Personal struggles and angsty alt-rock music are two things that have always gone well together. …
It’s been 5 years since Lamb Of God last released an album, and in the face of America’s most divisive presidency, an unprecedented pandemic, economic destruction and the most wide spread civil unrest in over 50 years; the more things change, the more they stay the same.
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The first album without founding member, drummer Chris Adler; the biggest initial surprise with this self titled effort is just how little his absence is felt. Adler possessed what you’d safely call an inimitable drumming style, up there with genre legends like Vinnie Paul and Gene Hoglan for immediately identifiable drumming.
Yet new guy Art Cruz has seamlessly replicated Adler’s precision, splash heavy attack with impressive accuracy. Sure, it’s a carbon copy of what already existed and doesn’t contribute anything new to the band’s cannon, but if consistency was the goal Cruz has delivered in spades. Consider the inimitable imitated.
The record leans ever so slightly to their nastier Ashes Of The Wake styling than the blues of Resolution, providing Blythe the platform to go off about the societal ills he often targets.
Consistency truly does seem to be the goal with Lamb Of God, with the cover art looking like a repurposed part of the VII: Sturm Und Drang packaging and Josh Wilbur turning in his now de rigeur production job. The band’s approach is well established at this stage of their career and there are no surprises–bluesy heavy grooves merged with intense thrash speed and clinical Swedish precision overlaid with vocalist Randy Blythe’s caustic screech.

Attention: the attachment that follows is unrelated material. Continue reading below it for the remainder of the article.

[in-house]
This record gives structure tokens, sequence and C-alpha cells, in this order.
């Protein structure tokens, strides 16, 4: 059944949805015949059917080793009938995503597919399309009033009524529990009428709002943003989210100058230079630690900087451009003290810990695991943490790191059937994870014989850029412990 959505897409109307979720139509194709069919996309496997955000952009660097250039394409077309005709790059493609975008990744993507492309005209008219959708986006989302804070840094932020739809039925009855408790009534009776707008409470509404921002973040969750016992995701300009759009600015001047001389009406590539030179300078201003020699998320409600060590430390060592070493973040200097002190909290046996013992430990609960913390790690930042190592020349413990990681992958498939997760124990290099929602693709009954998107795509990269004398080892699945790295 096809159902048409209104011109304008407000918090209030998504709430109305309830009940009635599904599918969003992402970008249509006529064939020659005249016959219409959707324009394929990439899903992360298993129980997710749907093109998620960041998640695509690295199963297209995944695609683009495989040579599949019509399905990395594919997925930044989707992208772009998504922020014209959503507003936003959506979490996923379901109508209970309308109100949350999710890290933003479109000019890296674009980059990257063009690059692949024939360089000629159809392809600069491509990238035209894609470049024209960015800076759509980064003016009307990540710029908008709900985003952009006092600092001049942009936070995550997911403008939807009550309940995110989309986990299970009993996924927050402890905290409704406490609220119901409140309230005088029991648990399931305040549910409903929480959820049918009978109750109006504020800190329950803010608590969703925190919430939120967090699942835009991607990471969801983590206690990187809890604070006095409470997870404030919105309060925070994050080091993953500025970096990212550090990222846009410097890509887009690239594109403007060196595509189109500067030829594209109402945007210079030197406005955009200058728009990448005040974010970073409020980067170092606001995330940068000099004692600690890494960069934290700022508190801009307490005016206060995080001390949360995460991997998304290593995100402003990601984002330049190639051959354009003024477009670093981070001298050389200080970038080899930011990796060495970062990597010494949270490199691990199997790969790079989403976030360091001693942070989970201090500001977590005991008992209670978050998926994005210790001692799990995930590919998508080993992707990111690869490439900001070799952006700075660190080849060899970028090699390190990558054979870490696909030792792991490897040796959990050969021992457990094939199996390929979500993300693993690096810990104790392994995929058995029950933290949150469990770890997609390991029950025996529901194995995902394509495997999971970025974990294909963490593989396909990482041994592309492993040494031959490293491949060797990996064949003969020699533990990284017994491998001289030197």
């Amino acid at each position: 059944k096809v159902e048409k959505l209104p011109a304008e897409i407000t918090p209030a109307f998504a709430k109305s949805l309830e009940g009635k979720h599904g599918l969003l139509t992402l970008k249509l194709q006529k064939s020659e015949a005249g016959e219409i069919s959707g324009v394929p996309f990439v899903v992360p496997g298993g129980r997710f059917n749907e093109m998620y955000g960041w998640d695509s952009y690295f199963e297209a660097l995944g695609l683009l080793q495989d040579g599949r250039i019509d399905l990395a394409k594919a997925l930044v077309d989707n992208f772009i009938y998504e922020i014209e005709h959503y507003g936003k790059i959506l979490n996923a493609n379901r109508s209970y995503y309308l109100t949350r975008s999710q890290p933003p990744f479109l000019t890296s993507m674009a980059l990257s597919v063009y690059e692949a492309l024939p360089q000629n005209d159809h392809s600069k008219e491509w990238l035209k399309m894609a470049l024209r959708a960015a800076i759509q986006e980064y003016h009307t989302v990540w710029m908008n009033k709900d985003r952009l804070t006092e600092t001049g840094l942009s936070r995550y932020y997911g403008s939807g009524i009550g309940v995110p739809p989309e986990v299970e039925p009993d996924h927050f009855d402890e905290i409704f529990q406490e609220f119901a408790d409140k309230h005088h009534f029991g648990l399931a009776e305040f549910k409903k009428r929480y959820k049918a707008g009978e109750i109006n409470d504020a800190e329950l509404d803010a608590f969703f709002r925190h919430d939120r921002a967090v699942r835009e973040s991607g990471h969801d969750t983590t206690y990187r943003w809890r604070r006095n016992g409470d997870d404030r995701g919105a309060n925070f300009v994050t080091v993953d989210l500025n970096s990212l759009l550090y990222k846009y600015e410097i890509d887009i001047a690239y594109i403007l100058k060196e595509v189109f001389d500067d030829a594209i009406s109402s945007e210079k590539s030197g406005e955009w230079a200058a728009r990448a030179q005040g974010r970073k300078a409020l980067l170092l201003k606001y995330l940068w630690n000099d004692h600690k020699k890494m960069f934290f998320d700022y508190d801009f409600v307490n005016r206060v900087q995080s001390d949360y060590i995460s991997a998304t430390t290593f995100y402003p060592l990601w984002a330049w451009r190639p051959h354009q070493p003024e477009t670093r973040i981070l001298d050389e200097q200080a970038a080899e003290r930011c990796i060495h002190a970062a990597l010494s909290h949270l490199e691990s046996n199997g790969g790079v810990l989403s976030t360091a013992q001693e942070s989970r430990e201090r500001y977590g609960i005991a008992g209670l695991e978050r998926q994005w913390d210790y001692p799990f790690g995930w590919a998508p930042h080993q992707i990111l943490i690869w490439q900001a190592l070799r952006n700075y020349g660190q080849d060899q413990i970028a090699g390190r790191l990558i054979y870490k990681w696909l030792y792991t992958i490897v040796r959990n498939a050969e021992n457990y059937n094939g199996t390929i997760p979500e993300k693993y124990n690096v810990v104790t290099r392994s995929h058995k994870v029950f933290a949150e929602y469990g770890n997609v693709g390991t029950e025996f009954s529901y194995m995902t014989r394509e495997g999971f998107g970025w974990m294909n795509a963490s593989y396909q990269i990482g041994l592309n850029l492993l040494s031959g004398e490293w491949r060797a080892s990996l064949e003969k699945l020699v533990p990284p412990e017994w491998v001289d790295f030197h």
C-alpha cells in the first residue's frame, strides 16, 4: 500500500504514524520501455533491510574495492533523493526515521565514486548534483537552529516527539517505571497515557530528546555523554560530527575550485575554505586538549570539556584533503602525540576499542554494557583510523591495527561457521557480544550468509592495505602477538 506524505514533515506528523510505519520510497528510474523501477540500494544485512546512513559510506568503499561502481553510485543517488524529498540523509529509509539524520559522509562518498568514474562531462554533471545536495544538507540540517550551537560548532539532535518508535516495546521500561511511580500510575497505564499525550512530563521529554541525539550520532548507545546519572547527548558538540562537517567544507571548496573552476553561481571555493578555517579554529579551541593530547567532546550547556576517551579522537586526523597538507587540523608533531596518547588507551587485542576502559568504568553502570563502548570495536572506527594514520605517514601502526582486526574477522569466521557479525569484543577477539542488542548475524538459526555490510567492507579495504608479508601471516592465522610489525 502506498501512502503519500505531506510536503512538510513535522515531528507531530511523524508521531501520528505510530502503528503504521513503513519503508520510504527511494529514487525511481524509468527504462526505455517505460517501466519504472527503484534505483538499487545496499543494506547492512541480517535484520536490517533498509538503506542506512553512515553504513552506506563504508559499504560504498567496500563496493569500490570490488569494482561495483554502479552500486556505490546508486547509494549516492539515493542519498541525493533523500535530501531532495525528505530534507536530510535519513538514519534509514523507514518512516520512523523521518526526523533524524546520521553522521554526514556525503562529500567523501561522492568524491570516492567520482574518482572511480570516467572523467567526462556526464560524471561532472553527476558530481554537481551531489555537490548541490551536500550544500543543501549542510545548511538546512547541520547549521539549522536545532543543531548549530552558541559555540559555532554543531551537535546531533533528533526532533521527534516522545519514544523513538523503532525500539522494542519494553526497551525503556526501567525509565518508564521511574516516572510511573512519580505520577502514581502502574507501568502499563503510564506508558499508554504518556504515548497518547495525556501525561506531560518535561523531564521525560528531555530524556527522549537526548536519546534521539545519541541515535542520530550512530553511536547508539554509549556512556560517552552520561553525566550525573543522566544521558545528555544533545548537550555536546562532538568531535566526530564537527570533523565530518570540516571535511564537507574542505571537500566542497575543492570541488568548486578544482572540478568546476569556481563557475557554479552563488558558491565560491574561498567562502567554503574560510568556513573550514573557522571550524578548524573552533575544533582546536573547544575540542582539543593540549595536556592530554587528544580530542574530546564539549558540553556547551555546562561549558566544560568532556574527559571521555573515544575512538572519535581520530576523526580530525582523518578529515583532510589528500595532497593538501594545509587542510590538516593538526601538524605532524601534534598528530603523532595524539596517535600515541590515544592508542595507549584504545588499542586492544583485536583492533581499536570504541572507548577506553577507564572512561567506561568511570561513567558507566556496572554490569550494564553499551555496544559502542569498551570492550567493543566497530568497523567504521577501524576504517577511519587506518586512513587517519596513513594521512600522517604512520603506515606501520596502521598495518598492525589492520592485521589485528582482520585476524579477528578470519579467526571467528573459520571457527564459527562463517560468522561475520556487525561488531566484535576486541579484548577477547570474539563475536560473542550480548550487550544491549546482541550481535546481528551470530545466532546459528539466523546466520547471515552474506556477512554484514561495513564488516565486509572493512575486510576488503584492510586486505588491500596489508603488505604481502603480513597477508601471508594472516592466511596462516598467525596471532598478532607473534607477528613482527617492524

The record leans ever so slightly to their nastier Ashes Of The Wake styling than the blues of Resolution, providing Blythe the platform to go off about the societal ills he often targets. Routes is the most intriguing song, lyrically detailing his experience at Standing Rock as part of the No DAPL protests, and including guest vocals from Testament vocalist Chuck Billy, who is of Native American descent. Musically, the chorus evokes outlaw country with some thundering percussion backing up the outro breakdown.
Lamb Of God is a worthy addition to the band’s pummelling back catalogue.
STANDOUT TRACKS: Momento Mori, Routes, On The Hook
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